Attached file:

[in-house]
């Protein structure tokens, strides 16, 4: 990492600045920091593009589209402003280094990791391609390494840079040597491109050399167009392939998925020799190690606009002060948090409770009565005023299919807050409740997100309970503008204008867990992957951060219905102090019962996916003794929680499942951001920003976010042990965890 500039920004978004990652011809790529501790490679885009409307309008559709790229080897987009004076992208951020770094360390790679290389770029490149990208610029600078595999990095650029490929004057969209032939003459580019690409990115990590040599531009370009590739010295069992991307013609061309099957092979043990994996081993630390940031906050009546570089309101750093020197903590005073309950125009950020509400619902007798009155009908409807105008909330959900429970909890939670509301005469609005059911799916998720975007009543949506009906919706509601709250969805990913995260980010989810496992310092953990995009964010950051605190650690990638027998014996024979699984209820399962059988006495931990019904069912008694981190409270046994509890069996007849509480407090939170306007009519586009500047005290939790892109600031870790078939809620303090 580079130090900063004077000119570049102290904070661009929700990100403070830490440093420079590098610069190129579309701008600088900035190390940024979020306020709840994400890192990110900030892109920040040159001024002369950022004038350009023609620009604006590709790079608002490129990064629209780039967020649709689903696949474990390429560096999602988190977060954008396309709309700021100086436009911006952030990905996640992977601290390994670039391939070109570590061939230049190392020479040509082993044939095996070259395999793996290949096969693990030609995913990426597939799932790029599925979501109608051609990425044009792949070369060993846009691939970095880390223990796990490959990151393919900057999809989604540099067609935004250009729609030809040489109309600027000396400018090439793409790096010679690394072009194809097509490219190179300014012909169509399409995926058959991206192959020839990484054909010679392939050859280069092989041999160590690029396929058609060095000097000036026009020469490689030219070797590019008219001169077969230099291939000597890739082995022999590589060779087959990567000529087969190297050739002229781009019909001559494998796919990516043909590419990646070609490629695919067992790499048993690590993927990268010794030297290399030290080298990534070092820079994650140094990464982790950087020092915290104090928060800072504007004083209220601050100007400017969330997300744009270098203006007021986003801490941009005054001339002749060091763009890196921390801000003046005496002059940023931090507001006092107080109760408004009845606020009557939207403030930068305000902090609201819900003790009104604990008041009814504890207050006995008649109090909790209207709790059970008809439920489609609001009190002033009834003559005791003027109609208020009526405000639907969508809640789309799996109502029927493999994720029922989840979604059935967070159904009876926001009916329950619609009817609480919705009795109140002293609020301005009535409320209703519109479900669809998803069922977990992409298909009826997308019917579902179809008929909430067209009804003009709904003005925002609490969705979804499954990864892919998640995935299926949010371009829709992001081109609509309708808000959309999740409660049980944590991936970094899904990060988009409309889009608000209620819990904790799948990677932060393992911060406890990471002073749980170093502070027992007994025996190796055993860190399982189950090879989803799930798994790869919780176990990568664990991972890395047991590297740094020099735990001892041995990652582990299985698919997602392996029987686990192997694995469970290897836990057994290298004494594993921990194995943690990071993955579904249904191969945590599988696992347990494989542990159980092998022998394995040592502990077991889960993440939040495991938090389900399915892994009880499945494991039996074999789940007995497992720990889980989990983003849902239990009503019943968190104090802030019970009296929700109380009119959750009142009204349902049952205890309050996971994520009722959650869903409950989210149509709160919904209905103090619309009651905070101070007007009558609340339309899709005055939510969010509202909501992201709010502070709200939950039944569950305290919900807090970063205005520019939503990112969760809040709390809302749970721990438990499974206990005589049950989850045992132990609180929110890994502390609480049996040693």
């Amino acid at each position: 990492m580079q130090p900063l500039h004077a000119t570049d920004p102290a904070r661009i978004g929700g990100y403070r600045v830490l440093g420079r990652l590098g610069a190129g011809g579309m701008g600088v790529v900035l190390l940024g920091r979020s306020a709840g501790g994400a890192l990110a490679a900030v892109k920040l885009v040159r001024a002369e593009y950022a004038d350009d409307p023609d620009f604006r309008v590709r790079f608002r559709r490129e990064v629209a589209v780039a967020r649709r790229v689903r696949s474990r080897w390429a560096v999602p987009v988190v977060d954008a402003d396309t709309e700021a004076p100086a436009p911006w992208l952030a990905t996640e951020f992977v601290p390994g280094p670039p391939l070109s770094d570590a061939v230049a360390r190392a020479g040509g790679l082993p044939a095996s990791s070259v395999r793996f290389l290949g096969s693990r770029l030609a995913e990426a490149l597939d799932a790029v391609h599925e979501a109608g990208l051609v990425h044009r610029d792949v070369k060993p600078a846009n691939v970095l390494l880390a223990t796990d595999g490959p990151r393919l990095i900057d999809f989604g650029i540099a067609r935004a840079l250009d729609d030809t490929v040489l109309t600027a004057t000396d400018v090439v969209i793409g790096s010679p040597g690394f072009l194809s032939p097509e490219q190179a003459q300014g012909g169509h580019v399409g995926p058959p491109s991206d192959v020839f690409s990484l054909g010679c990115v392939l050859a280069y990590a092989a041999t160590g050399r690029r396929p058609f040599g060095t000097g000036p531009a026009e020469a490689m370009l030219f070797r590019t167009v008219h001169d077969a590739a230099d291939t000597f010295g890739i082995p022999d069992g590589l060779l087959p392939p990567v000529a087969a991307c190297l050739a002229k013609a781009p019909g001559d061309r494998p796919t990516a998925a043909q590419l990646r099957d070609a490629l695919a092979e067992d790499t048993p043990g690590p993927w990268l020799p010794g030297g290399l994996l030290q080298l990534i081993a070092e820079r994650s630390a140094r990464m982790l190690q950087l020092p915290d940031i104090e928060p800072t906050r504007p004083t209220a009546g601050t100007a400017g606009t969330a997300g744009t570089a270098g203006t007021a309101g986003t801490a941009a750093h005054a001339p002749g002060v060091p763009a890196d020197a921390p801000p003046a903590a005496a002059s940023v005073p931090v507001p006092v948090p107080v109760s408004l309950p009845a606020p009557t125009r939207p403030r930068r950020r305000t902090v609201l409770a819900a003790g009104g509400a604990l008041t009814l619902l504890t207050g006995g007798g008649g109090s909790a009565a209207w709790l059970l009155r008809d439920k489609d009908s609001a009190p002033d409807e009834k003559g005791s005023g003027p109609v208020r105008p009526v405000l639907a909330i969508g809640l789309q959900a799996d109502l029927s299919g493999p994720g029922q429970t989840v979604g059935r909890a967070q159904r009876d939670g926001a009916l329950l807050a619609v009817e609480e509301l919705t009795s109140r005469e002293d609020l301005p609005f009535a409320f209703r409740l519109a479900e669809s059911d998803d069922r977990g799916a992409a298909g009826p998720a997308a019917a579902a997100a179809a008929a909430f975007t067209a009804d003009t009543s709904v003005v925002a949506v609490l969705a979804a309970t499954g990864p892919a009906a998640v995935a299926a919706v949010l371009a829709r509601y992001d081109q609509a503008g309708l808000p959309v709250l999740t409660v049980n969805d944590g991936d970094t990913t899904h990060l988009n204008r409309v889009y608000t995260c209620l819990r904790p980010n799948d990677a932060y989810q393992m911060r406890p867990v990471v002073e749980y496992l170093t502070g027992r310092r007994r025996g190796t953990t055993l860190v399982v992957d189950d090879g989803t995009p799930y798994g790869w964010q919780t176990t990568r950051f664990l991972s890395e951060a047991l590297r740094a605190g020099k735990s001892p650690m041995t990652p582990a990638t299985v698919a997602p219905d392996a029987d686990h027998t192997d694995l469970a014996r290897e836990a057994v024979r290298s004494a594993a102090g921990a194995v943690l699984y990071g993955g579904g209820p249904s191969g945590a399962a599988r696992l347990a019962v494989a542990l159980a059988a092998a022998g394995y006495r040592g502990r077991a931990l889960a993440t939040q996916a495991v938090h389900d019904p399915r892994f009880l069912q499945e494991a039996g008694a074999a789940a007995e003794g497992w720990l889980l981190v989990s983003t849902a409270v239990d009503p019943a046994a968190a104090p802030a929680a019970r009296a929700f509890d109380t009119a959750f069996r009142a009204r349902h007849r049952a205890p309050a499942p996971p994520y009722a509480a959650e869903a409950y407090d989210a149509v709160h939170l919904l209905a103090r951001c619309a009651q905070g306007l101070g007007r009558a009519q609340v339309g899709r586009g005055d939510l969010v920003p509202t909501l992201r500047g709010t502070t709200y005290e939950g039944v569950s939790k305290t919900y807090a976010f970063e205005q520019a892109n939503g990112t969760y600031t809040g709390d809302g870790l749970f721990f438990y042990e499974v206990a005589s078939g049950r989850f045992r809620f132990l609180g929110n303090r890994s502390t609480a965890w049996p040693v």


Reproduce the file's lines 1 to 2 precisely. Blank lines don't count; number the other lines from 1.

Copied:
[in-house]
């Protein structure tokens, strides 16, 4: 990492600045920091593009589209402003280094990791391609390494840079040597491109050399167009392939998925020799190690606009002060948090409770009565005023299919807050409740997100309970503008204008867990992957951060219905102090019962996916003794929680499942951001920003976010042990965890 500039920004978004990652011809790529501790490679885009409307309008559709790229080897987009004076992208951020770094360390790679290389770029490149990208610029600078595999990095650029490929004057969209032939003459580019690409990115990590040599531009370009590739010295069992991307013609061309099957092979043990994996081993630390940031906050009546570089309101750093020197903590005073309950125009950020509400619902007798009155009908409807105008909330959900429970909890939670509301005469609005059911799916998720975007009543949506009906919706509601709250969805990913995260980010989810496992310092953990995009964010950051605190650690990638027998014996024979699984209820399962059988006495931990019904069912008694981190409270046994509890069996007849509480407090939170306007009519586009500047005290939790892109600031870790078939809620303090 580079130090900063004077000119570049102290904070661009929700990100403070830490440093420079590098610069190129579309701008600088900035190390940024979020306020709840994400890192990110900030892109920040040159001024002369950022004038350009023609620009604006590709790079608002490129990064629209780039967020649709689903696949474990390429560096999602988190977060954008396309709309700021100086436009911006952030990905996640992977601290390994670039391939070109570590061939230049190392020479040509082993044939095996070259395999793996290949096969693990030609995913990426597939799932790029599925979501109608051609990425044009792949070369060993846009691939970095880390223990796990490959990151393919900057999809989604540099067609935004250009729609030809040489109309600027000396400018090439793409790096010679690394072009194809097509490219190179300014012909169509399409995926058959991206192959020839990484054909010679392939050859280069092989041999160590690029396929058609060095000097000036026009020469490689030219070797590019008219001169077969230099291939000597890739082995022999590589060779087959990567000529087969190297050739002229781009019909001559494998796919990516043909590419990646070609490629695919067992790499048993690590993927990268010794030297290399030290080298990534070092820079994650140094990464982790950087020092915290104090928060800072504007004083209220601050100007400017969330997300744009270098203006007021986003801490941009005054001339002749060091763009890196921390801000003046005496002059940023931090507001006092107080109760408004009845606020009557939207403030930068305000902090609201819900003790009104604990008041009814504890207050006995008649109090909790209207709790059970008809439920489609609001009190002033009834003559005791003027109609208020009526405000639907969508809640789309799996109502029927493999994720029922989840979604059935967070159904009876926001009916329950619609009817609480919705009795109140002293609020301005009535409320209703519109479900669809998803069922977990992409298909009826997308019917579902179809008929909430067209009804003009709904003005925002609490969705979804499954990864892919998640995935299926949010371009829709992001081109609509309708808000959309999740409660049980944590991936970094899904990060988009409309889009608000209620819990904790799948990677932060393992911060406890990471002073749980170093502070027992007994025996190796055993860190399982189950090879989803799930798994790869919780176990990568664990991972890395047991590297740094020099735990001892041995990652582990299985698919997602392996029987686990192997694995469970290897836990057994290298004494594993921990194995943690990071993955579904249904191969945590599988696992347990494989542990159980092998022998394995040592502990077991889960993440939040495991938090389900399915892994009880499945494991039996074999789940007995497992720990889980989990983003849902239990009503019943968190104090802030019970009296929700109380009119959750009142009204349902049952205890309050996971994520009722959650869903409950989210149509709160919904209905103090619309009651905070101070007007009558609340339309899709005055939510969010509202909501992201709010502070709200939950039944569950305290919900807090970063205005520019939503990112969760809040709390809302749970721990438990499974206990005589049950989850045992132990609180929110890994502390609480049996040693």